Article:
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We've all been there: tired beyond belief but totally unable to sleep through the night. Restless sleep plagues us all at some point-- but did you know that there are actually steps you can take to improve your sleep quality and minimize restless nights? We've included some of the best tips for creating optimal sleeping conditions down below.
Minimize hard exercise right before bed to help promote more restful sleep. If you have the option, it's best to wrap up intense exercise several hours before bedtime. Your adrenaline and hormones don't need to be going crazy right before you try to sleep. Some gentle exercising (like stretching or yoga) can actually be very beneficial right before bed-- just avoid anything too intensive.
Don't use screens right before bed, either. You should try to stay away from screens for an hour or two before you head off to sleep. It's good for our eyes and our brains to take a break from bright screens before we go to bed. If you need to use screens closer to when it's time to sleep, consider using a red light filter to help minimize the bright blue light that hits your eyes.
The optimal temperature for sleep is somewhere between 62 and 67 degrees. We sleep better in cool environments with decent airflow; so if you can cool your bedroom off before you start getting ready for bed, it could make a big difference in your level of restfulness.
Don't chow down on a heavy meal or spicy food immediately before bed
We all have to eat dinner at some point-- but your experience with sleep is probably going to be better if you push dinner earlier rather than later. Spicy and heavy meals can keep you up when all you want is a little shuteye.
Avoid caffeine and energy drinks in the afternoon and evening
It makes sense to avoid an energy drink right before bed, but you should actually minimize your caffeine consumption earlier in the day with you want to maximize your sleep. We recommend passing on coffee, energy drinks, and other similar beverages after one or two in the afternoon. There's no reason to set yourself up for sleeplessness-- and especially not so early!
The optimal sleeping environment isn't just cool-- it's also dark. You can use blackout curtains to help really keep light at bay. Consider small lights in your bedroom that may be left on at night (like those on AC units or computers) and see if you can cover those up too. The darker your room, the better your sleep will be.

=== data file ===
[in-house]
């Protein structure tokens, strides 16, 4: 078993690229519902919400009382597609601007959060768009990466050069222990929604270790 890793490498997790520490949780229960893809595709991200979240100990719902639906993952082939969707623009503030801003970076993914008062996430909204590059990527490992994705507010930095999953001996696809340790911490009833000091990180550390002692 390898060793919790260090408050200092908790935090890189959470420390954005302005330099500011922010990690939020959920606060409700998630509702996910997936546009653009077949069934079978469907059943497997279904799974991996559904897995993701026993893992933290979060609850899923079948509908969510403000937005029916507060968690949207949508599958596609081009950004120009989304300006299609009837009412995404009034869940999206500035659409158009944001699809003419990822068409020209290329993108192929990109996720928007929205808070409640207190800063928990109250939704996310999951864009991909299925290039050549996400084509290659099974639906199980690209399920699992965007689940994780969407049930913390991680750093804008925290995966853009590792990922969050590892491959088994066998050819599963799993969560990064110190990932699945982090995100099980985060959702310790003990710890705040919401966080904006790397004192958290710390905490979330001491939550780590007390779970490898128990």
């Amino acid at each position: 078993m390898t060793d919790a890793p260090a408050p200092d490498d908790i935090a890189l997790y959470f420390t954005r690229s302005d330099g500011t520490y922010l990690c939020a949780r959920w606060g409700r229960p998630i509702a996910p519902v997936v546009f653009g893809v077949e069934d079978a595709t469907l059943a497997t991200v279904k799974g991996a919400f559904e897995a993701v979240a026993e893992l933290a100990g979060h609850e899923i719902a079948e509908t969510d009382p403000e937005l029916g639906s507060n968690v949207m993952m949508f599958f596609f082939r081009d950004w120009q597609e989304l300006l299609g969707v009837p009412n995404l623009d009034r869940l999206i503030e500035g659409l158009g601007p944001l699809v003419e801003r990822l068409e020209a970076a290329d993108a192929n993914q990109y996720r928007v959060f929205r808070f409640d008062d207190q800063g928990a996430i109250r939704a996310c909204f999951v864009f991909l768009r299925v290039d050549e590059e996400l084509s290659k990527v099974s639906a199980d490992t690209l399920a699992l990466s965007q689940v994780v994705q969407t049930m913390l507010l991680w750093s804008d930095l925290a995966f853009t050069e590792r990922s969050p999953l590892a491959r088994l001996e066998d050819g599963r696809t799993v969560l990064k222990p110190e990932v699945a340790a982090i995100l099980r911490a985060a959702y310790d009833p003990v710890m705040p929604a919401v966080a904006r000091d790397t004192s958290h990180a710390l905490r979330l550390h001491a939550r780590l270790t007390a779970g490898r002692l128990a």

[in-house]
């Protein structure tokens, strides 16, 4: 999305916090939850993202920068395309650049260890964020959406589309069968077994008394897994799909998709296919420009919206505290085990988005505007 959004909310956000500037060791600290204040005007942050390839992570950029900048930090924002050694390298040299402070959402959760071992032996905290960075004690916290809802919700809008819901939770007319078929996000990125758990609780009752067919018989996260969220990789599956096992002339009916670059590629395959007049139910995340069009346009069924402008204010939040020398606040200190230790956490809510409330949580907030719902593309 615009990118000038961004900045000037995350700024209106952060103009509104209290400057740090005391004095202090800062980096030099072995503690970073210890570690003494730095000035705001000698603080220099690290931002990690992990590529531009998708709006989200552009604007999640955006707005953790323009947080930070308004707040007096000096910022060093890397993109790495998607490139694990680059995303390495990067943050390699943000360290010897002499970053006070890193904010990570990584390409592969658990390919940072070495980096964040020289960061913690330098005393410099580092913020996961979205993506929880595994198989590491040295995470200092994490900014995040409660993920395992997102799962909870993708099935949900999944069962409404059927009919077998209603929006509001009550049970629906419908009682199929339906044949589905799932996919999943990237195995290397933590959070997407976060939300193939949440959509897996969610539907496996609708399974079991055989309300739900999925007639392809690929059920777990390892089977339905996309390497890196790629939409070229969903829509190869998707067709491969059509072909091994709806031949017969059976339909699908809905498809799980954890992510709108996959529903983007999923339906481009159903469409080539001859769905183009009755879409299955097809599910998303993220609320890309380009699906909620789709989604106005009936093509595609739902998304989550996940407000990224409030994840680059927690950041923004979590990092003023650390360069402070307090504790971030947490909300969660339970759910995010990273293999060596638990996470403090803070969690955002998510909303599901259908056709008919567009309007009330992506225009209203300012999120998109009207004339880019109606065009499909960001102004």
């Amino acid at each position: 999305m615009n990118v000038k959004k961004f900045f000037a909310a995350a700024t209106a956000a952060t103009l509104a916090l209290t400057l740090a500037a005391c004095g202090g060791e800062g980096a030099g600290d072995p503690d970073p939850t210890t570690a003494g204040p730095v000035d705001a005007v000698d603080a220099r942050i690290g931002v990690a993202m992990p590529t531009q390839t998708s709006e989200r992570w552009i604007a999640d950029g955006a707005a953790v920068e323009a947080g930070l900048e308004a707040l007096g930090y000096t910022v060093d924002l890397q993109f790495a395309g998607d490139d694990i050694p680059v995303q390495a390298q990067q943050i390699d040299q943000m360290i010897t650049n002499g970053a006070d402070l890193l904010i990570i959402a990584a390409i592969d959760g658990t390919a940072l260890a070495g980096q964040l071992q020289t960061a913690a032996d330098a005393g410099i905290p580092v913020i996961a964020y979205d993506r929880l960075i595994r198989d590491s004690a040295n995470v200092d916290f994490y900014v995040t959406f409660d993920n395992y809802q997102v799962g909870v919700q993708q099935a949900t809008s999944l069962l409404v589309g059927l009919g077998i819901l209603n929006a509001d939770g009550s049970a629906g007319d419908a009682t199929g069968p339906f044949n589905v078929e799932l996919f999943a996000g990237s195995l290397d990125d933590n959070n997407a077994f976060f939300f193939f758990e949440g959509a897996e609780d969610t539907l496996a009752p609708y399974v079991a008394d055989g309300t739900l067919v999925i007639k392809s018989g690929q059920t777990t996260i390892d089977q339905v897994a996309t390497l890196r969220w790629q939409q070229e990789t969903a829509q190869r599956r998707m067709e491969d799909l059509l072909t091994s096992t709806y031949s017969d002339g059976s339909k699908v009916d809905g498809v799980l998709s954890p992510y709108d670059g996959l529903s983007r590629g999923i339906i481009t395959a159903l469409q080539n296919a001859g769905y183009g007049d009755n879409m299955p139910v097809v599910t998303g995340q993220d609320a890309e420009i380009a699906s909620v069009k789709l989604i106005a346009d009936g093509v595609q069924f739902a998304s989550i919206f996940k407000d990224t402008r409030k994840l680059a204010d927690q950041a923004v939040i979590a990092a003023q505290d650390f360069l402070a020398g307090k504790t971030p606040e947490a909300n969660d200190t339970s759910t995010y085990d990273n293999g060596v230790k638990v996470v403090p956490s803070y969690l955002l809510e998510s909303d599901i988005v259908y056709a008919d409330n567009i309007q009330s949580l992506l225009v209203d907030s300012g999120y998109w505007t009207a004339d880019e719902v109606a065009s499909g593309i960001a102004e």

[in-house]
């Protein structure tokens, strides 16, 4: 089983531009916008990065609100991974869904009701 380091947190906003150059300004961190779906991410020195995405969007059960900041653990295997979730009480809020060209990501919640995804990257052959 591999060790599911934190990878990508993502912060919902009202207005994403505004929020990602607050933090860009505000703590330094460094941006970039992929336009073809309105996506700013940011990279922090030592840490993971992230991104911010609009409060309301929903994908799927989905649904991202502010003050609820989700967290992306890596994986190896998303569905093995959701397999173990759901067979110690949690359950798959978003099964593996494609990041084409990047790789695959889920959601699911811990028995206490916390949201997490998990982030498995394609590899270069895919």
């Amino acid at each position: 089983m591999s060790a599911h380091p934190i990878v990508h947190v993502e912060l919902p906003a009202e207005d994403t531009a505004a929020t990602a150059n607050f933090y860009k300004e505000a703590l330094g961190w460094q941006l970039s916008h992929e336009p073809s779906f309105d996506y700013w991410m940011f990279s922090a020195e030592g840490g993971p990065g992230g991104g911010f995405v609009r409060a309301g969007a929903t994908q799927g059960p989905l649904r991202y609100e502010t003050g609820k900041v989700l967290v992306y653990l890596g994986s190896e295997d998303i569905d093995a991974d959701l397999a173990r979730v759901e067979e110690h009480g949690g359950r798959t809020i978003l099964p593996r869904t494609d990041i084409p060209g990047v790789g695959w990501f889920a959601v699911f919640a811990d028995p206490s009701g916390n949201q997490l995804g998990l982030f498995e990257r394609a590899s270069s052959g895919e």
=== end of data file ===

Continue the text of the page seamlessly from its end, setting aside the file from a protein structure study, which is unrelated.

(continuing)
This one is pretty specific, but we've included it for a good reason! Some research suggests that wearing wool socks to bed causes blood vessel dilation. This dilation helps warm the skin, but actually lowers the body's overall temperature. We sleep better with lower core temperatures (remember our advice to keep the room cool?), so this is a neat little hack to stay warm while you minimize your temperature and settle in for bed.
Our bodies operate based on a circadian rhythm-- that means that they perform certain functions based on the time of day. Our circadian rhythms follow a more natural flow when we're in natural environments; so, if you want to sleep better, try being awake better too! Let in lots of bright light during the mornings and stay active during the day to queue your body for sleep at night.
Mdrive is the everyday supplement for driven men. Our blog, jointhedriven.com, is an additional resource that our customers can use to help better themselves physically and mentally.
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Ice baths, cryotherapy, cold water immersion: these icy therapy methods are gaining popularity despite their chilly names. An ice bath, also known as cryotherapy or cold water immersion, is a method that athletes use to reduce muscle soreness and accelerate their muscle recovery time between serious workouts. To take an ice bath, fill a tub or tank with cold tap water, then chill it with ice and ice packs until it is frigid, but not actually freezing. Then soak your muscles for 10-15 minutes before diving for safety into the hot shower to warm up.
But just how does cold water help your muscles, and does it really work or are the rumors true about the cold water myth? We're here to unpack everything you need (or want) to know about cryotherapy after workouts and how to help your muscles recover from serious exercise.
We are all granted the same 24 hours, 1440 minutes, 86,400 seconds in our day. What we choose to do — and not do — comes down to what we value, and what we don’t.
Talk is cheap. Everyone can talk about doing something. Some can follow up with action. Few are consistent enough to see success.
Every day we are faced with thousands of choices — opportunities that test our will and guide us to success or failure. The cumulation of these choices defines where you are today. The self-reflecting question we ask ourselves at work: “What Drives You?”